California's drought is proving to be beneficial for migrating monarch butterflies. That's due to California homeowners who are increasingly replacing their lawns with drought-tolerant milkweed, which the monarchs munch on with glee.
Many species, including monarch butterflies, rely on milkweed as a primary food source but only monarch butterflies lay their eggs on milkweed plants. Once born, caterpillars rely on the plants to eat, grow and develop.
Milkweed is native to California and can thrive in arid conditions, according to the Associated Press. Common milkweed can grow up to six feet tall with large, broad leaves. Most species produce clusters of pinkish-purple flowers and green pods that contain fluffy seeds. In total, there over 140 known species of milkweed that grow throughout the U.S. where the plants inhabit a broad range and are able to grow quickly because their seeds are easily spread by the wind. (Scroll to read more...)
The key to making sure California homeowners are actually helping monarch populations is by planting the right species of milkweed. Although tropical, or more "exotic," milkweed species may be more attractive to homewoners, they can actually interfere with the monarch's famed migration. Tropical milkweed is adapted to grow year-round in mild climates. This milkweed species is not native to the U.S., where most milkweed species die back during winter months, so it throws off monarch migration. Tropical milkweed plants have also been known to infect monarchs with a debilitating parasite known as Ophryocystis elektroscirrha (OE). This infection ultimately makes the butterflies too weak to expand their wings, taking a toll on longevity.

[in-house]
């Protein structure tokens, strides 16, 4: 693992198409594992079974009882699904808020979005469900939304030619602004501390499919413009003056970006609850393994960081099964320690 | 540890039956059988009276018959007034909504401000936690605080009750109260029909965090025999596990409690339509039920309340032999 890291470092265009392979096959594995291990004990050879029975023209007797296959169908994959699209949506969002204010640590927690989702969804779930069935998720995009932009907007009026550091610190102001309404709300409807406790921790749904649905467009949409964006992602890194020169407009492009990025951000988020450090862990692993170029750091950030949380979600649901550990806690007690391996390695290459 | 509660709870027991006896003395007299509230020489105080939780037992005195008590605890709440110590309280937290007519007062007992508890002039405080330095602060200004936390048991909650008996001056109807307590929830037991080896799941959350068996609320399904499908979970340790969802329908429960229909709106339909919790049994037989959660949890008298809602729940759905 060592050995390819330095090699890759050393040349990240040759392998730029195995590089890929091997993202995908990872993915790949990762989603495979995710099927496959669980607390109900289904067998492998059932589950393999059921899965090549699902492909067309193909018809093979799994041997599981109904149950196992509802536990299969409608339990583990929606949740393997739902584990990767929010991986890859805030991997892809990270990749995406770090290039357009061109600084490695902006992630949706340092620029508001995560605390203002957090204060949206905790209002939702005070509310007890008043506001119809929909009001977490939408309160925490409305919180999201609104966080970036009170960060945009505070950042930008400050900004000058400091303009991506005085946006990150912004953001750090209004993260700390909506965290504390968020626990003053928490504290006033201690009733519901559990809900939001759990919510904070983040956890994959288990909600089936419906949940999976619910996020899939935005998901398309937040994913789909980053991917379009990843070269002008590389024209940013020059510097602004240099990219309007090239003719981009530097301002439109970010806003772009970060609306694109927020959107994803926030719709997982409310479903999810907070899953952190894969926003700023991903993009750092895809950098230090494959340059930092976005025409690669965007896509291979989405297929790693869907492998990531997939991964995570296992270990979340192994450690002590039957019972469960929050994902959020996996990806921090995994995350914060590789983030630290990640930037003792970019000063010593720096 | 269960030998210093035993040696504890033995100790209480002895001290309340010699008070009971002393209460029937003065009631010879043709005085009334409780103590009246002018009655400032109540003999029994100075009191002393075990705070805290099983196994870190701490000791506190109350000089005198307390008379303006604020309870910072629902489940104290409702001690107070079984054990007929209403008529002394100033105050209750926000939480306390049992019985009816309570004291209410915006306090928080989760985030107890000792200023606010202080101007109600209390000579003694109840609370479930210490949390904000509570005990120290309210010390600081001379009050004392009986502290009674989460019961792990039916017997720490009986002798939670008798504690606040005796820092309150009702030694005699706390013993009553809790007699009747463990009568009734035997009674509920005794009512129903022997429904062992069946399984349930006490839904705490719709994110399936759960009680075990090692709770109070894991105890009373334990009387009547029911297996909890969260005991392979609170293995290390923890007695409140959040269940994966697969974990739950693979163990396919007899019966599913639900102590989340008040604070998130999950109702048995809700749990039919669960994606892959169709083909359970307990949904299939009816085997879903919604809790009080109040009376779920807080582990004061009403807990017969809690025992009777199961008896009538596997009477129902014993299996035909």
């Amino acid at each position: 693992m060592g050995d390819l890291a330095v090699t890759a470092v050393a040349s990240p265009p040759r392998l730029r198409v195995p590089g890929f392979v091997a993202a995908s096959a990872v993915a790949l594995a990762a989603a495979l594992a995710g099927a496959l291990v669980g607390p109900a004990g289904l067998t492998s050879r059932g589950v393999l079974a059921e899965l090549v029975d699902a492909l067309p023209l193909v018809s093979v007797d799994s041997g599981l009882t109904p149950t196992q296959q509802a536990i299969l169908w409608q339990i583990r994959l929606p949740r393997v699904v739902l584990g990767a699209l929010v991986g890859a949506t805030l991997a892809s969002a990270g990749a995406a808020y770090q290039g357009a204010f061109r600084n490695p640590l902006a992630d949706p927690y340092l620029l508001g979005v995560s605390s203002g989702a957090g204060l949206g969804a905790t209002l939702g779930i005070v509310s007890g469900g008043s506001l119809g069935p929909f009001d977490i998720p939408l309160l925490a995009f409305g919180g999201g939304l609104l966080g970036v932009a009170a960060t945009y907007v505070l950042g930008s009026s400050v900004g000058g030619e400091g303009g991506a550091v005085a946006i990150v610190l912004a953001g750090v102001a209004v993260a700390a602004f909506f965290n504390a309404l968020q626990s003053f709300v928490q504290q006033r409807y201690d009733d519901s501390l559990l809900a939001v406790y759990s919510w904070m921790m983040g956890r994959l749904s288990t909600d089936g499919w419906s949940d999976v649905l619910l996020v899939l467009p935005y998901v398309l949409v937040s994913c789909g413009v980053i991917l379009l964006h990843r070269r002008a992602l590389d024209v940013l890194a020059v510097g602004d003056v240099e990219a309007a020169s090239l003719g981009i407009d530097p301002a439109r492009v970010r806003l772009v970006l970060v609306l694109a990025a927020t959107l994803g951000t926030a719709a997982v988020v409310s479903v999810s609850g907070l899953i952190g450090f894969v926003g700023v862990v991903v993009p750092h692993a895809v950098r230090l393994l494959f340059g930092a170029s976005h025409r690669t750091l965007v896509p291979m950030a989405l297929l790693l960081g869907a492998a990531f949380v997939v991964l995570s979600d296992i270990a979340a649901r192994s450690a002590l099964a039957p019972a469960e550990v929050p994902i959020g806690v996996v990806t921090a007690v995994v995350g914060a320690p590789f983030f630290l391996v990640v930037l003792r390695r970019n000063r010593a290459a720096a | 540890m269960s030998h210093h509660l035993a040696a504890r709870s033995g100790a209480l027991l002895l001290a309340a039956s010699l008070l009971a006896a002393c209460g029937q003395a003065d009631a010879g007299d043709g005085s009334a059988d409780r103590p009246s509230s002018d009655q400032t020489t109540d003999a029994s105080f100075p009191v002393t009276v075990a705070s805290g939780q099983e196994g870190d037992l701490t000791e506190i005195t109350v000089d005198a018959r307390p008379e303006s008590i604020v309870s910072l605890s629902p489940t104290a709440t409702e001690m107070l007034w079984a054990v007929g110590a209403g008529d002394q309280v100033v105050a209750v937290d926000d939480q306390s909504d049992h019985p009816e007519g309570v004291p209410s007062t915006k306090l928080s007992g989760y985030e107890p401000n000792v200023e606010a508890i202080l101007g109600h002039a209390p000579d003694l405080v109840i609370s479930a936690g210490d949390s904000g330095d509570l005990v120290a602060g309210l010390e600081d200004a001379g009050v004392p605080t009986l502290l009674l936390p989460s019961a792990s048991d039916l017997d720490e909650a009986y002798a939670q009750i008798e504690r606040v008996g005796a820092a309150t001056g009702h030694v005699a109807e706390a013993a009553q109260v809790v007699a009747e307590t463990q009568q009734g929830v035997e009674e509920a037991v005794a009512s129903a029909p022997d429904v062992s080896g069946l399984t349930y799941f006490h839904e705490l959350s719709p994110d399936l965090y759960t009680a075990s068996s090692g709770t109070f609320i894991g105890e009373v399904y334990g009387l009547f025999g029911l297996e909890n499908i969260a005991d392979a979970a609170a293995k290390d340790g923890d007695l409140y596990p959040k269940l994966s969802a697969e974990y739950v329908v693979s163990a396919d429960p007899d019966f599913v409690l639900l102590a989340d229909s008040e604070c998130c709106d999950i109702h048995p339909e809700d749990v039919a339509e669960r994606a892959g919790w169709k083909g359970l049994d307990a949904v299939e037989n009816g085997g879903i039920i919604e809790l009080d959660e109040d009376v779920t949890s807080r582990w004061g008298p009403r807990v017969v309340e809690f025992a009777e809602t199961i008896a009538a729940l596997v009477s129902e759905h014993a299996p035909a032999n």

Californian homeowners are encouraged to plant desert varieties of milkweed, since these plants act as a nutritious source of nectar and area a safe home for developing larvae.
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